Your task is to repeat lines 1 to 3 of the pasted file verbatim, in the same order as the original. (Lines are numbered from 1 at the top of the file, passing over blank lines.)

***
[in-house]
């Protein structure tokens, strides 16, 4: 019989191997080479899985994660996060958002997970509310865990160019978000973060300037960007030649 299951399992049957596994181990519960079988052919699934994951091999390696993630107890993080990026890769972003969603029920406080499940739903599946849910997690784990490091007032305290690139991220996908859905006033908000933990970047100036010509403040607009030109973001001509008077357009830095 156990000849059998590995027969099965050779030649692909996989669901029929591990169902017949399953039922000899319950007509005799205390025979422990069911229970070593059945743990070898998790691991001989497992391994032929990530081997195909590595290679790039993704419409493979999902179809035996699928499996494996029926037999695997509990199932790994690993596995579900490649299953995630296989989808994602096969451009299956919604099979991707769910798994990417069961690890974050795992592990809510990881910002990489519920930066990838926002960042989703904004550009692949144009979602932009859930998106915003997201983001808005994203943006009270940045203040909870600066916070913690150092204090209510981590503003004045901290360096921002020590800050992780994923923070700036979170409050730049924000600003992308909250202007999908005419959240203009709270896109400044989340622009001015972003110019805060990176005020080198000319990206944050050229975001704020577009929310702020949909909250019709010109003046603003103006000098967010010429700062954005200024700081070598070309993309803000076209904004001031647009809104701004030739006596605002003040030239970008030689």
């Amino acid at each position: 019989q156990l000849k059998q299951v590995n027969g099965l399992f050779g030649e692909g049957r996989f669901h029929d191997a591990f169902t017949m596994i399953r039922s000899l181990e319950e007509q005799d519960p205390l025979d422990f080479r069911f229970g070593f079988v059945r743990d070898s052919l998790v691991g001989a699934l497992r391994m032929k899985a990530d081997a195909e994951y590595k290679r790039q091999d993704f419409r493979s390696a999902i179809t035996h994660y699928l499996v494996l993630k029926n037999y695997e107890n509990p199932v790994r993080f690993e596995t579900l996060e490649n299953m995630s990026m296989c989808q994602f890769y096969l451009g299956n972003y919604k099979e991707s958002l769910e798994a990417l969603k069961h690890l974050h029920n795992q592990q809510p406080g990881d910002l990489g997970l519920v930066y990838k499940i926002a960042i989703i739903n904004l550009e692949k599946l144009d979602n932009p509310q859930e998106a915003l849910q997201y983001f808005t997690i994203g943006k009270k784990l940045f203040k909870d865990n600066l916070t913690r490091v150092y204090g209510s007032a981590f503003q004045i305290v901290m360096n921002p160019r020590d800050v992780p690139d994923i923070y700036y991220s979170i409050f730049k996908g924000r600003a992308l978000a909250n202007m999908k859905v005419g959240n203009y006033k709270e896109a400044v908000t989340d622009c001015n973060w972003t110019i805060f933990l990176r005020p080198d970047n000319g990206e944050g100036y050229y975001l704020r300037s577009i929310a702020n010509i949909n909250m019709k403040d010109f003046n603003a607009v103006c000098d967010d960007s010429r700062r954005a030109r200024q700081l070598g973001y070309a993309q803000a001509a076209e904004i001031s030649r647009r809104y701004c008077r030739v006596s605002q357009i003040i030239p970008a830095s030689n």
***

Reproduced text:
[in-house]
């Protein structure tokens, strides 16, 4: 019989191997080479899985994660996060958002997970509310865990160019978000973060300037960007030649 299951399992049957596994181990519960079988052919699934994951091999390696993630107890993080990026890769972003969603029920406080499940739903599946849910997690784990490091007032305290690139991220996908859905006033908000933990970047100036010509403040607009030109973001001509008077357009830095 156990000849059998590995027969099965050779030649692909996989669901029929591990169902017949399953039922000899319950007509005799205390025979422990069911229970070593059945743990070898998790691991001989497992391994032929990530081997195909590595290679790039993704419409493979999902179809035996699928499996494996029926037999695997509990199932790994690993596995579900490649299953995630296989989808994602096969451009299956919604099979991707769910798994990417069961690890974050795992592990809510990881910002990489519920930066990838926002960042989703904004550009692949144009979602932009859930998106915003997201983001808005994203943006009270940045203040909870600066916070913690150092204090209510981590503003004045901290360096921002020590800050992780994923923070700036979170409050730049924000600003992308909250202007999908005419959240203009709270896109400044989340622009001015972003110019805060990176005020080198000319990206944050050229975001704020577009929310702020949909909250019709010109003046603003103006000098967010010429700062954005200024700081070598070309993309803000076209904004001031647009809104701004030739006596605002003040030239970008030689």
């Amino acid at each position: 019989q156990l000849k059998q299951v590995n027969g099965l399992f050779g030649e692909g049957r996989f669901h029929d191997a591990f169902t017949m596994i399953r039922s000899l181990e319950e007509q005799d519960p205390l025979d422990f080479r069911f229970g070593f079988v059945r743990d070898s052919l998790v691991g001989a699934l497992r391994m032929k899985a990530d081997a195909e994951y590595k290679r790039q091999d993704f419409r493979s390696a999902i179809t035996h994660y699928l499996v494996l993630k029926n037999y695997e107890n509990p199932v790994r993080f690993e596995t579900l996060e490649n299953m995630s990026m296989c989808q994602f890769y096969l451009g299956n972003y919604k099979e991707s958002l769910e798994a990417l969603k069961h690890l974050h029920n795992q592990q809510p406080g990881d910002l990489g997970l519920v930066y990838k499940i926002a960042i989703i739903n904004l550009e692949k599946l144009d979602n932009p509310q859930e998106a915003l849910q997201y983001f808005t997690i994203g943006k009270k784990l940045f203040k909870d865990n600066l916070t913690r490091v150092y204090g209510s007032a981590f503003q004045i305290v901290m360096n921002p160019r020590d800050v992780p690139d994923i923070y700036y991220s979170i409050f730049k996908g924000r600003a992308l978000a909250n202007m999908k859905v005419g959240n203009y006033k709270e896109a400044v908000t989340d622009c001015n973060w972003t110019i805060f933990l990176r005020p080198d970047n000319g990206e944050g100036y050229y975001l704020r300037s577009i929310a702020n010509i949909n909250m019709k403040d010109f003046n603003a607009v103006c000098d967010d960007s010429r700062r954005a030109r200024q700081l070598g973001y070309a993309q803000a001509a076209e904004i001031s030649r647009r809104y701004c008077r030739v006596s605002q357009i003040i030239p970008a830095s030689n």